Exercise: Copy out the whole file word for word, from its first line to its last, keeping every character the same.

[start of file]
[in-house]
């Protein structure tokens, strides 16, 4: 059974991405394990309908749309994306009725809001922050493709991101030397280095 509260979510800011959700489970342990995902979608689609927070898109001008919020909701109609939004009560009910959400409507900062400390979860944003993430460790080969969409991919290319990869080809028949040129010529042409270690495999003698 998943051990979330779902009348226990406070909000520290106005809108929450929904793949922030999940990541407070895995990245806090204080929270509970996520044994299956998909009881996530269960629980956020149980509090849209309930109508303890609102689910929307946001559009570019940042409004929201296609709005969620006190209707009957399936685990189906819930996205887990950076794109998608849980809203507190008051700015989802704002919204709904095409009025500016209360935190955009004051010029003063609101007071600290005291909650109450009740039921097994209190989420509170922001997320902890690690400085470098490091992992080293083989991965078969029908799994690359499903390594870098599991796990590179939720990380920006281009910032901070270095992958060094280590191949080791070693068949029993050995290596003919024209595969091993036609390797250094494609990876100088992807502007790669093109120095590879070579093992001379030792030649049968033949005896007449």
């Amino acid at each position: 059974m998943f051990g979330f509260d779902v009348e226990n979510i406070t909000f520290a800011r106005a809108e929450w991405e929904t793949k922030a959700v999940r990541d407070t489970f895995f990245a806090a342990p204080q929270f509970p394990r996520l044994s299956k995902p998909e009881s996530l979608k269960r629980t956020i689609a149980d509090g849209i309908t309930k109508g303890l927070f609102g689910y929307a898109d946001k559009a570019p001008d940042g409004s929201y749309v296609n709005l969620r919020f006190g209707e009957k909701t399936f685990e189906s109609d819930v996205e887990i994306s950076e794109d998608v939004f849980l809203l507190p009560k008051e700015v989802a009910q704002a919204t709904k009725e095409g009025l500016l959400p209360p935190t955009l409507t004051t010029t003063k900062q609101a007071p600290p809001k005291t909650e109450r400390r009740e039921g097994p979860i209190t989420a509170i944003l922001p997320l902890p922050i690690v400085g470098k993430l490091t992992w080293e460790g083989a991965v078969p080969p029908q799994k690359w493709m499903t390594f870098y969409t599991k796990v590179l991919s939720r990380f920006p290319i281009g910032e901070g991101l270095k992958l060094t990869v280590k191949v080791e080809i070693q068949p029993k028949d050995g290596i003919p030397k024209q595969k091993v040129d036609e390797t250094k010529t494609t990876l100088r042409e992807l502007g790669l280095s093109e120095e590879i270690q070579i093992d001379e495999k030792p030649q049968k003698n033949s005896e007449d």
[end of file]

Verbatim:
[in-house]
């Protein structure tokens, strides 16, 4: 059974991405394990309908749309994306009725809001922050493709991101030397280095 509260979510800011959700489970342990995902979608689609927070898109001008919020909701109609939004009560009910959400409507900062400390979860944003993430460790080969969409991919290319990869080809028949040129010529042409270690495999003698 998943051990979330779902009348226990406070909000520290106005809108929450929904793949922030999940990541407070895995990245806090204080929270509970996520044994299956998909009881996530269960629980956020149980509090849209309930109508303890609102689910929307946001559009570019940042409004929201296609709005969620006190209707009957399936685990189906819930996205887990950076794109998608849980809203507190008051700015989802704002919204709904095409009025500016209360935190955009004051010029003063609101007071600290005291909650109450009740039921097994209190989420509170922001997320902890690690400085470098490091992992080293083989991965078969029908799994690359499903390594870098599991796990590179939720990380920006281009910032901070270095992958060094280590191949080791070693068949029993050995290596003919024209595969091993036609390797250094494609990876100088992807502007790669093109120095590879070579093992001379030792030649049968033949005896007449």
């Amino acid at each position: 059974m998943f051990g979330f509260d779902v009348e226990n979510i406070t909000f520290a800011r106005a809108e929450w991405e929904t793949k922030a959700v999940r990541d407070t489970f895995f990245a806090a342990p204080q929270f509970p394990r996520l044994s299956k995902p998909e009881s996530l979608k269960r629980t956020i689609a149980d509090g849209i309908t309930k109508g303890l927070f609102g689910y929307a898109d946001k559009a570019p001008d940042g409004s929201y749309v296609n709005l969620r919020f006190g209707e009957k909701t399936f685990e189906s109609d819930v996205e887990i994306s950076e794109d998608v939004f849980l809203l507190p009560k008051e700015v989802a009910q704002a919204t709904k009725e095409g009025l500016l959400p209360p935190t955009l409507t004051t010029t003063k900062q609101a007071p600290p809001k005291t909650e109450r400390r009740e039921g097994p979860i209190t989420a509170i944003l922001p997320l902890p922050i690690v400085g470098k993430l490091t992992w080293e460790g083989a991965v078969p080969p029908q799994k690359w493709m499903t390594f870098y969409t599991k796990v590179l991919s939720r990380f920006p290319i281009g910032e901070g991101l270095k992958l060094t990869v280590k191949v080791e080809i070693q068949p029993k028949d050995g290596i003919p030397k024209q595969k091993v040129d036609e390797t250094k010529t494609t990876l100088r042409e992807l502007g790669l280095s093109e120095e590879i270690q070579i093992d001379e495999k030792p030649q049968k003698n033949s005896e007449d």